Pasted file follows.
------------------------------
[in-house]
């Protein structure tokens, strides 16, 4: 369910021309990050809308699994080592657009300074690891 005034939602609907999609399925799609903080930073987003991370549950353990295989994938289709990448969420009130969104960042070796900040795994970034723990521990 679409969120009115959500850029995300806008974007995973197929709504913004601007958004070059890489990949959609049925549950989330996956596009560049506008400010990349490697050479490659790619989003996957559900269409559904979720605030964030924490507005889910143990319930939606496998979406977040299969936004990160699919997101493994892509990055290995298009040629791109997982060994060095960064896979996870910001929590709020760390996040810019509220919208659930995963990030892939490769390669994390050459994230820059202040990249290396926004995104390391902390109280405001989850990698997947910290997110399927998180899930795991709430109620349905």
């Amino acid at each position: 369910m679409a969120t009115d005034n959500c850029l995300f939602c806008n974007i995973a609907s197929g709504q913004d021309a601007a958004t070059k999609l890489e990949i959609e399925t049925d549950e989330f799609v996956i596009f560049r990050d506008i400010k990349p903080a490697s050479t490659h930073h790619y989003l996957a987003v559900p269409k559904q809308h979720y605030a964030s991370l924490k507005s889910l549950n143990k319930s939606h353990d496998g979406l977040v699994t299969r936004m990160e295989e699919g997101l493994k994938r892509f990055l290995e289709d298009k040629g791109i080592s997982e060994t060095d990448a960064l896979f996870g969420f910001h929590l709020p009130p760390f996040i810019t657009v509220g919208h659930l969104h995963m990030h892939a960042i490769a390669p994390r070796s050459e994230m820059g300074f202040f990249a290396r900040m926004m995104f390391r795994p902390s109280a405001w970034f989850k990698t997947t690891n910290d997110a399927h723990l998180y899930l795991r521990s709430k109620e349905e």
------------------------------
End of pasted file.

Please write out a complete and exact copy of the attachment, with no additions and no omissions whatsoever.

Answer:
[in-house]
């Protein structure tokens, strides 16, 4: 369910021309990050809308699994080592657009300074690891 005034939602609907999609399925799609903080930073987003991370549950353990295989994938289709990448969420009130969104960042070796900040795994970034723990521990 679409969120009115959500850029995300806008974007995973197929709504913004601007958004070059890489990949959609049925549950989330996956596009560049506008400010990349490697050479490659790619989003996957559900269409559904979720605030964030924490507005889910143990319930939606496998979406977040299969936004990160699919997101493994892509990055290995298009040629791109997982060994060095960064896979996870910001929590709020760390996040810019509220919208659930995963990030892939490769390669994390050459994230820059202040990249290396926004995104390391902390109280405001989850990698997947910290997110399927998180899930795991709430109620349905």
């Amino acid at each position: 369910m679409a969120t009115d005034n959500c850029l995300f939602c806008n974007i995973a609907s197929g709504q913004d021309a601007a958004t070059k999609l890489e990949i959609e399925t049925d549950e989330f799609v996956i596009f560049r990050d506008i400010k990349p903080a490697s050479t490659h930073h790619y989003l996957a987003v559900p269409k559904q809308h979720y605030a964030s991370l924490k507005s889910l549950n143990k319930s939606h353990d496998g979406l977040v699994t299969r936004m990160e295989e699919g997101l493994k994938r892509f990055l290995e289709d298009k040629g791109i080592s997982e060994t060095d990448a960064l896979f996870g969420f910001h929590l709020p009130p760390f996040i810019t657009v509220g919208h659930l969104h995963m990030h892939a960042i490769a390669p994390r070796s050459e994230m820059g300074f202040f990249a290396r900040m926004m995104f390391r795994p902390s109280a405001w970034f989850k990698t997947t690891n910290d997110a399927h723990l998180y899930l795991r521990s709430k109620e349905e």